Probably the last thing a sports hero would want to see in a story about himself is the acronym FBI.

Not much better would be SEC.

"Honestly, I've done nothing wrong," golfer Phil Mickelson said late last week after both showed up prominently in a story that included his name.

As you no doubt know by now, the Wall Street Journal reported the Federal Bureau of Investigation and the Securities and Exchange Commission were looking into whether Mickelson and William T. Walters, identified in news accounts as a "high-rolling gambler and golf course owner," might have been involved in insider-trading.

Also mentioned was investor Carl Icahn.

Stock trading is a tricky business and a serious winning streak can raise red flags. Apparently financial regulators detected a few of those flags a while back and Mickelson's name was mentioned.

"Phil is not the target of any investigation," attorney Glenn Cohen told the Journal.

Mickelson is one of the most popular players on the PGA Tour, a big guy who hits from the wrong side — left-handed — and who plods around the course like a farmer trailing a couple of mules.

He's a Hall of Famer but he's known for adventuresome rounds almost as much as his great skill at golf. At crucial points in big matches, Lefty's shots are about as likely to rattle the cart shed as they are to land in the fairway. At least it seems that way.

He also happens to be one of Arizona's most loved professional athletes. Lefty attended Arizona State University and was still an amateur when he won the Tucson Northern Telecom Open in 1991. He turned pro in 1992 and four years later won four tournaments, including the NEC World Series of Golf.

Although it's a very small field, Mickelson is easily Tucson's favorite Sun Devil. Tucson, of course, is the home of ASU's most hated rival, the University of Arizona.

Phil's engaging personality and the millions of dollars he has helped raise for charity — plus the fact that despite his stature on the tour he's a favorite of the everyday hacker — make him the second most popular player in the PGA.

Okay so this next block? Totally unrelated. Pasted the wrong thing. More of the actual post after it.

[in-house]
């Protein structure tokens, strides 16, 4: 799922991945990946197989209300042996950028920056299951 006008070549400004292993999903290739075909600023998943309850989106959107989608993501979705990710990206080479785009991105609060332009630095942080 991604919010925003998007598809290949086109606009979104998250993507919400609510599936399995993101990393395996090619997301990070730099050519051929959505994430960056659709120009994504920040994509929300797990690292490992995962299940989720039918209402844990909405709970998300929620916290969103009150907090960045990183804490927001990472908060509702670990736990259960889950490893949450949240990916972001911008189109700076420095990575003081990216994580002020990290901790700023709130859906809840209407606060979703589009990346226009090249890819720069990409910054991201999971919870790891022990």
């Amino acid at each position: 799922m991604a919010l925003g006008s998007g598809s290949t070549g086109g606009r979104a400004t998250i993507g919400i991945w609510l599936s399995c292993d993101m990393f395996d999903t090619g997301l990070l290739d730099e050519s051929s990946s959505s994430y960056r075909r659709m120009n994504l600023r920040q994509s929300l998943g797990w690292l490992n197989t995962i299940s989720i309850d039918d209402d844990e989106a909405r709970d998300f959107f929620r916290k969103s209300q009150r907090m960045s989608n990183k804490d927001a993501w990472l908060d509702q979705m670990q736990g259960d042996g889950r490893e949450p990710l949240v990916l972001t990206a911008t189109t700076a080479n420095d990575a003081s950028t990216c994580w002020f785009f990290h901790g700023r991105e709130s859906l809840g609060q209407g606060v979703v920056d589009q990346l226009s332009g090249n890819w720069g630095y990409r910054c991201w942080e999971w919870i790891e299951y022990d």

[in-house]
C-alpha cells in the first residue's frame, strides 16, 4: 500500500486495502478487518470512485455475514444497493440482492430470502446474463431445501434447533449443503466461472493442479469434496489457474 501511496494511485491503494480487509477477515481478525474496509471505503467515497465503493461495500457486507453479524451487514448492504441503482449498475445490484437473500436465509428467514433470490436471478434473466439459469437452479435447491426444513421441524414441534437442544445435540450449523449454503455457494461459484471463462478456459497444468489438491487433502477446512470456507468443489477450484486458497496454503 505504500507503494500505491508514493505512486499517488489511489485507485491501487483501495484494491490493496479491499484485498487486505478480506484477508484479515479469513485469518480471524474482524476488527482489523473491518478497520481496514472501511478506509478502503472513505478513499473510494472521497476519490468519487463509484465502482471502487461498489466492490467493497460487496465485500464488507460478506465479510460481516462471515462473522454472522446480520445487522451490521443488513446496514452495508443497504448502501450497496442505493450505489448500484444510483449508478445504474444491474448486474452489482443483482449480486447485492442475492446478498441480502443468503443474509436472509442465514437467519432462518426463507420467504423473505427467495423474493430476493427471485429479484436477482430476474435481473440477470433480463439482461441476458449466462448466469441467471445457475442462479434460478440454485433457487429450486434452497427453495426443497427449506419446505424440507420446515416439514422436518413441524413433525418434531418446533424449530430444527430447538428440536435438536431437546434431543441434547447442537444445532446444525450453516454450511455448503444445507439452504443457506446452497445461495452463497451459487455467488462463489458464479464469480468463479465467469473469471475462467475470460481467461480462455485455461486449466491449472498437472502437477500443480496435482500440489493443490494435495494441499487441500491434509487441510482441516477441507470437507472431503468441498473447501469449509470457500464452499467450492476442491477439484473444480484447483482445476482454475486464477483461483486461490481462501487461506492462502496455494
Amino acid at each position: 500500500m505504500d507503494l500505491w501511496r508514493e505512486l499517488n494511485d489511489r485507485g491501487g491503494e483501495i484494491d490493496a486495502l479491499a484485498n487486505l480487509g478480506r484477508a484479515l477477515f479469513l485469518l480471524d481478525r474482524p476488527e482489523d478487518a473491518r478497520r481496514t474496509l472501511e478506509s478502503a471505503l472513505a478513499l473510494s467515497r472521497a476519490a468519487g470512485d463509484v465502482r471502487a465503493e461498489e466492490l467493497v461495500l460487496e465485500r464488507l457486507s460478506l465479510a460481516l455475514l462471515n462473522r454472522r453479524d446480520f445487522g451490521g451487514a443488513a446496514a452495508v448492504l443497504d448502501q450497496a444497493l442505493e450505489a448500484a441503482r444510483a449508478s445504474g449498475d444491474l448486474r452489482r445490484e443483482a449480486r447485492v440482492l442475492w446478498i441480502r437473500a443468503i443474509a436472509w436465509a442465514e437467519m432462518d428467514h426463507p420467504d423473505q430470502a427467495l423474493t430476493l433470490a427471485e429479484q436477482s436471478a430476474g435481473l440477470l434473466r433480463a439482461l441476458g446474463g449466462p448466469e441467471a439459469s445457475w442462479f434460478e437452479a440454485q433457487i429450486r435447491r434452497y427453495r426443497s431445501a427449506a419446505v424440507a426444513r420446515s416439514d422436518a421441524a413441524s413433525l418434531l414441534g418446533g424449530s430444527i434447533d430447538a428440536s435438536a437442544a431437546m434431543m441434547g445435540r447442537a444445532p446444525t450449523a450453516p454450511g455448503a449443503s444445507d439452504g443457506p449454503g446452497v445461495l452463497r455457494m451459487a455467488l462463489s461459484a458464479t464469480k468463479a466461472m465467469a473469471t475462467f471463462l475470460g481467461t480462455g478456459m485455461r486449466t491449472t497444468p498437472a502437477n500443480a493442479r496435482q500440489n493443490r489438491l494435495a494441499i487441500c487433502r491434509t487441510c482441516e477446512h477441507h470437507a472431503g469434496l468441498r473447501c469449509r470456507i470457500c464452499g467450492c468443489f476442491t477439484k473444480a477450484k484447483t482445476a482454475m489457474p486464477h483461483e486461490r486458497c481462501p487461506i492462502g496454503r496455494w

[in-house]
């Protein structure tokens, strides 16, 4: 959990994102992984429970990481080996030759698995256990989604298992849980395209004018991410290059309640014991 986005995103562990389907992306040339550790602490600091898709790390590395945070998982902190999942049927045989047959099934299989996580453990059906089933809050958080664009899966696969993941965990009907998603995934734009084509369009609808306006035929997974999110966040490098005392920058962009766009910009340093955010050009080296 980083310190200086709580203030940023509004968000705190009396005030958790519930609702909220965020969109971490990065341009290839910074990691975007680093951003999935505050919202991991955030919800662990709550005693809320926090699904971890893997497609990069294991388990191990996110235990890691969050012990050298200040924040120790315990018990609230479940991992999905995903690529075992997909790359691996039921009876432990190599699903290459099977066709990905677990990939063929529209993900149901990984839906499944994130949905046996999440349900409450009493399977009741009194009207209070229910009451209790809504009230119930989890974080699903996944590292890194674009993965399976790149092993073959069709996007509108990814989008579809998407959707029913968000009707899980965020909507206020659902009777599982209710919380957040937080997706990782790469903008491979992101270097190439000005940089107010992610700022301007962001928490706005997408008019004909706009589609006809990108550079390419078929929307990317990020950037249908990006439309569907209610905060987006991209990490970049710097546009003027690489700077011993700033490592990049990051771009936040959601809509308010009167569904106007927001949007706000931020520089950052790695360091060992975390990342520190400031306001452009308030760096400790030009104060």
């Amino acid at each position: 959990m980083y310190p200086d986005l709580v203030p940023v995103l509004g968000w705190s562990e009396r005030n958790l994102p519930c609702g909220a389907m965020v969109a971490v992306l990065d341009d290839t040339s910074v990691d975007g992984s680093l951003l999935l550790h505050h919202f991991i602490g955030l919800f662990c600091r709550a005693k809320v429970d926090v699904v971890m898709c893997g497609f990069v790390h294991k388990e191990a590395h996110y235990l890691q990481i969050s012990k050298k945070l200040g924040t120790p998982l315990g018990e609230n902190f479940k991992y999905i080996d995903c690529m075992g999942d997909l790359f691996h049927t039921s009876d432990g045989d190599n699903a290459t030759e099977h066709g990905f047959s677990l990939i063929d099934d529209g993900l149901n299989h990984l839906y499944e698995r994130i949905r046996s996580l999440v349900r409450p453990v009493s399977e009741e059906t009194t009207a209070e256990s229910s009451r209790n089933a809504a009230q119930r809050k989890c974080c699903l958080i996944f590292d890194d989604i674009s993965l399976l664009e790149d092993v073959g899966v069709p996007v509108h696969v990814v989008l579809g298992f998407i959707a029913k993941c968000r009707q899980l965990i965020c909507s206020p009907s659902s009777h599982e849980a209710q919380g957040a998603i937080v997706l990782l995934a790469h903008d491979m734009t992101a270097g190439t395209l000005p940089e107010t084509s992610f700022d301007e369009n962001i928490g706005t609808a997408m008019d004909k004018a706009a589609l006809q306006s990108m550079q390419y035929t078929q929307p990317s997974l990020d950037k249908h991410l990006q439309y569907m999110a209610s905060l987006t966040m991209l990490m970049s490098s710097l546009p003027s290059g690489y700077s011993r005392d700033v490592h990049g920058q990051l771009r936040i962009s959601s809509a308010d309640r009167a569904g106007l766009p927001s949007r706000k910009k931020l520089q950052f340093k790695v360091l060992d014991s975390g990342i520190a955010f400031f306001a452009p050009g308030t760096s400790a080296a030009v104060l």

Nobody will challenge Tiger Woods' popularity as long as he plays the game, but Mickelson is the favorite among the blue-collar crowd.

Those of us who love the game, and particularly those of us who bat from the wrong side, hope Phil, a three-time Masters Tournament champion among other things, has not been involved in any hanky-panky.

He has been one of the good guys on the tour since he joined out of college, and he's been a good role model for young people.

Mickelson told reporters over the weekend that he'd been contacted by FBI agents during The Memorial Tournament at Muirfield Village Golf Club in Dublin, Ohio. In the press room after his round, Mickelson was his usual upbeat, humorous self. He said he'd cooperated fully with the FBI "and I'm happy to do so in the future, until this gets resolved. But for right now, I really can't talk much about it."

Then he went outside the interview room to a large group of fans and autographed programs, baseball caps, oversized golf balls and whatever was handed to him.

His attitude during this strange, unsettling interlude has been positive.

Those of us who admire Lefty hope the conclusion of the FBI and SEC investigation are as positive for him and his fans.

 Corky Simpson's column appears on Wednesdays.

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